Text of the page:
Longstanding concerns about food insecurity in remote and discrete Indigenous communities are coming to the fore during the pandemic, underscoring the need for meaningful reform, according to senior academics, Professor Bronwyn Fredericks and Dr Odette Best.
“We need to see significant shifts that results in food security moving closer to being a reality for all Australians, and not just for the greater majority,” they write below.
Bronwyn Fredericks and Odette Best write:
While some people are posting photos of themselves cooking, receiving deliveries from their local takeaway and supermarket, or complaining about the type of food they are receiving from a hotel while in quarantine, there other Australians struggling just to get access to basic food on a daily basis.
In Australia, as in other parts of the world, the food insecurity issues that existed long before COVID-19 have been exacerbated during the pandemic. There are a range of reasons people might experience food insecurity, including income level, lack of access to adequate nutritious food, along with difficulty accessing food storage and cooking facilities. It’s well established that food insecurity can contribute to increased risk of poor nutrition, obesity, chronic disease, and other conditions.
Aboriginal and Torres Strait Islander people, regardless of whether they live in urban, regional or remote communities, can all experience food insecurity.
The evidence suggests that Indigenous Australians living in remote and discrete communities experience a greater risk of food insecurity than other Australians due to accessibility and the added cost of transporting and storing fresh, nutritious food, coupled with income levels. One study found the costs of food could be up to 70 percent higher in discrete and remote communities.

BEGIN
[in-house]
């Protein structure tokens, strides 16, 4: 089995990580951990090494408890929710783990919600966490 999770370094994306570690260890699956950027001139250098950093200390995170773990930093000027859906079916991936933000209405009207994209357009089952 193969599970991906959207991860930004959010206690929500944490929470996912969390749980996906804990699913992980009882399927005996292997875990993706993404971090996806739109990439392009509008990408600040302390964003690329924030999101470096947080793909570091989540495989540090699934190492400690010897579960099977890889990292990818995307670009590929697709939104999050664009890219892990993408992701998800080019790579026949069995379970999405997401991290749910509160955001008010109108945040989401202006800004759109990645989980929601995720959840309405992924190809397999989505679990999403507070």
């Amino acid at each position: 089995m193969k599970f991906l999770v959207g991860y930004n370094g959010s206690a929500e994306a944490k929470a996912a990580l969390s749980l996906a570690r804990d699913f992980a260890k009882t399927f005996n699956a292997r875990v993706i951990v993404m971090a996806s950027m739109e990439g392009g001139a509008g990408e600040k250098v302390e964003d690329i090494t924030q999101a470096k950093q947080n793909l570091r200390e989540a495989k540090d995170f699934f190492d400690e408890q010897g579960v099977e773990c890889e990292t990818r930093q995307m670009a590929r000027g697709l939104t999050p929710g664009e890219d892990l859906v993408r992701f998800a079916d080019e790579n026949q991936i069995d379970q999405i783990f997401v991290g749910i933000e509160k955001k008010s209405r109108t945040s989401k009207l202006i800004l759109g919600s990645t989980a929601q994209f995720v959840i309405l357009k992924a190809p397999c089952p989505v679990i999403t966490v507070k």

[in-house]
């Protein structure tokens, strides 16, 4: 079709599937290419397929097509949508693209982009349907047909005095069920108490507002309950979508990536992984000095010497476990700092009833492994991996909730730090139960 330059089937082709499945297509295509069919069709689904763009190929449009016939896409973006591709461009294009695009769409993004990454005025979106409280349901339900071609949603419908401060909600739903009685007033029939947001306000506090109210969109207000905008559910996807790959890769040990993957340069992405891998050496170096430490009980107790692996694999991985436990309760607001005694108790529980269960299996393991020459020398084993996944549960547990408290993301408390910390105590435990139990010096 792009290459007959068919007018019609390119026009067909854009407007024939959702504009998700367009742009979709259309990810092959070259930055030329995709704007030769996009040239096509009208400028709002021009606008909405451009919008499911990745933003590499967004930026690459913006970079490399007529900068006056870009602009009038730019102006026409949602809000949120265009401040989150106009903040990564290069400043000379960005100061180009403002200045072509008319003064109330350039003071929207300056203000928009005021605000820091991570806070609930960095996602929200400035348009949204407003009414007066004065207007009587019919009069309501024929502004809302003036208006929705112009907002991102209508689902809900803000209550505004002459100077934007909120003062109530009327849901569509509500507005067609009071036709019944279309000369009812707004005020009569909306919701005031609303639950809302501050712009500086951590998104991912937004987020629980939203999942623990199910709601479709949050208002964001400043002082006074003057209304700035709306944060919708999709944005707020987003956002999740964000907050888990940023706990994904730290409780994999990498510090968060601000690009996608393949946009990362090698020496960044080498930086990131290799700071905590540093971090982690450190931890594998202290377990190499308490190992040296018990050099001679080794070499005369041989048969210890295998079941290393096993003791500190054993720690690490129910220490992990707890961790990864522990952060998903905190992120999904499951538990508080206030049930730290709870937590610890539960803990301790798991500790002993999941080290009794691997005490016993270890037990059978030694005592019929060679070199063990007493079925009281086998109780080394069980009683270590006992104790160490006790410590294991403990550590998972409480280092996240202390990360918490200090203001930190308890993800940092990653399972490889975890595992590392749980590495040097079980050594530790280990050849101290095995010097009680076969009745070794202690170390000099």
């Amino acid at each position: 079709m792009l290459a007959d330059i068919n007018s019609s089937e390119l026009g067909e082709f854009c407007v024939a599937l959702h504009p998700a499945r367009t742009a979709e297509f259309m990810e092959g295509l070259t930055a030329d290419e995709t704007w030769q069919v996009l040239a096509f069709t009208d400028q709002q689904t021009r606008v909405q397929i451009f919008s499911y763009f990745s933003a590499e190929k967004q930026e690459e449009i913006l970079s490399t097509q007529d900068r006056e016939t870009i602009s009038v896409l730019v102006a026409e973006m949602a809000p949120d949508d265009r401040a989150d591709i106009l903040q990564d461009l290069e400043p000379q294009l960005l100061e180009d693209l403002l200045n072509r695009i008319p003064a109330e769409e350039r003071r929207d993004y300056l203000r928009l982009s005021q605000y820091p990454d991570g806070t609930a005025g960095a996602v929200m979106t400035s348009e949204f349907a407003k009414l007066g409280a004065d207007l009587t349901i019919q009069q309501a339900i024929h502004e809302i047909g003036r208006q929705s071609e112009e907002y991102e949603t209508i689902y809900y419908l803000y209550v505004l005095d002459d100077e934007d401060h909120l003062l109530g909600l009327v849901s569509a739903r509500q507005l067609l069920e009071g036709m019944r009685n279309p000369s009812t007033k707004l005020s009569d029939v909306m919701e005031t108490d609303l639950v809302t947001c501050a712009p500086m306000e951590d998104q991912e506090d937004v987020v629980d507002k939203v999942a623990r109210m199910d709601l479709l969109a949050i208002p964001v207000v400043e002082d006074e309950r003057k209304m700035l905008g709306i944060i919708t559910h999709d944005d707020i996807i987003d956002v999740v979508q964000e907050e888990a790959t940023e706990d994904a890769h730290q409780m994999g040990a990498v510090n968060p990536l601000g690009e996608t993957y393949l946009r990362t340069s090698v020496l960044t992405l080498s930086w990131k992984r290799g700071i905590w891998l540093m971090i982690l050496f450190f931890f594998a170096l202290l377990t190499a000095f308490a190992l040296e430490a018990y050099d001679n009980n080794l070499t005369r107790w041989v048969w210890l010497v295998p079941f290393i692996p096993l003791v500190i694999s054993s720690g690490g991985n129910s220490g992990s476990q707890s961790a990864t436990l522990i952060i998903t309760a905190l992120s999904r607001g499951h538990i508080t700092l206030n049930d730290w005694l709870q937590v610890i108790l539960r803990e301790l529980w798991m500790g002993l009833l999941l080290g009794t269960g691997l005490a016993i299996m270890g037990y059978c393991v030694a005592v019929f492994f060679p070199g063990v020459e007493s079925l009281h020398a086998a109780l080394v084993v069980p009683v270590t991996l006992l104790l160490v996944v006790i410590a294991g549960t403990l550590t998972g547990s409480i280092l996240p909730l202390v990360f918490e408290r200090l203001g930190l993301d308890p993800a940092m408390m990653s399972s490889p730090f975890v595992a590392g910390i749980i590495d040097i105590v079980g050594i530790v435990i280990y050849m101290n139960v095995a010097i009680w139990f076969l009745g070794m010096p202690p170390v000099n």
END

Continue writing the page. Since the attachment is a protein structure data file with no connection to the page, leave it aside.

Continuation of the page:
For decades Aboriginal and Torres Strait Islander communities have been raising food insecurity issues with government representatives, NGOs, researchers, and others have witnessed the development of strategies, initiatives and programs. In more recent times, we’ve seen the reality of food shortages and pricing raised in other platforms via the increased use of television and radio, along with social media in an attempt for their issues to be addressed.
From time to time we see an article or news item about the price of a lettuce, an avocado, meat, hygiene products, or baby formula, and then donations of food made to communities. One recent example – which generated national and international attention – was a photo of baby formula on social media, which normally sells for between $22-$30 in an urban locality being sold on Thursday Island for $85.
Over time these type of inflated prices have resulted in community members having little or no choice but to select less healthy and cheaper options, or sadly go without.
The issue of food insecurity amongst discrete Aboriginal communities is complicated further with the lockdown laws that have been imposed upon some of these communities as a self-determined process, but others as a result of government imposing lockdown.
On government-imposed locked down amongst discrete Aboriginal communities, a new set of factors of food insecurity comes into play.
The impacts of food insecurity are often alleviated throughout discrete communities by members accessing traditional foods to supplement their diets – a vital element of a cultural determinant of health. With lockdown occurring, how can supplementation of traditional foods be continued?
Moreover, in discrete Aboriginal communities, car-pooling often will occur to travel to the nearest regional centre which maybe anywhere from a two to ten hours’ drive, to buy foods that are not impacted by price gauging in their local community at the basic grocery store on the basic foods such as bread, milk, fruits and vegetables and meats.
Within locked down communities the issue of food insecurity is real and is rising due to COVID-19, and has bought a new set of complications.
Further, government-imposed lockdown has the potential to impact upon the social and emotional well being of community members.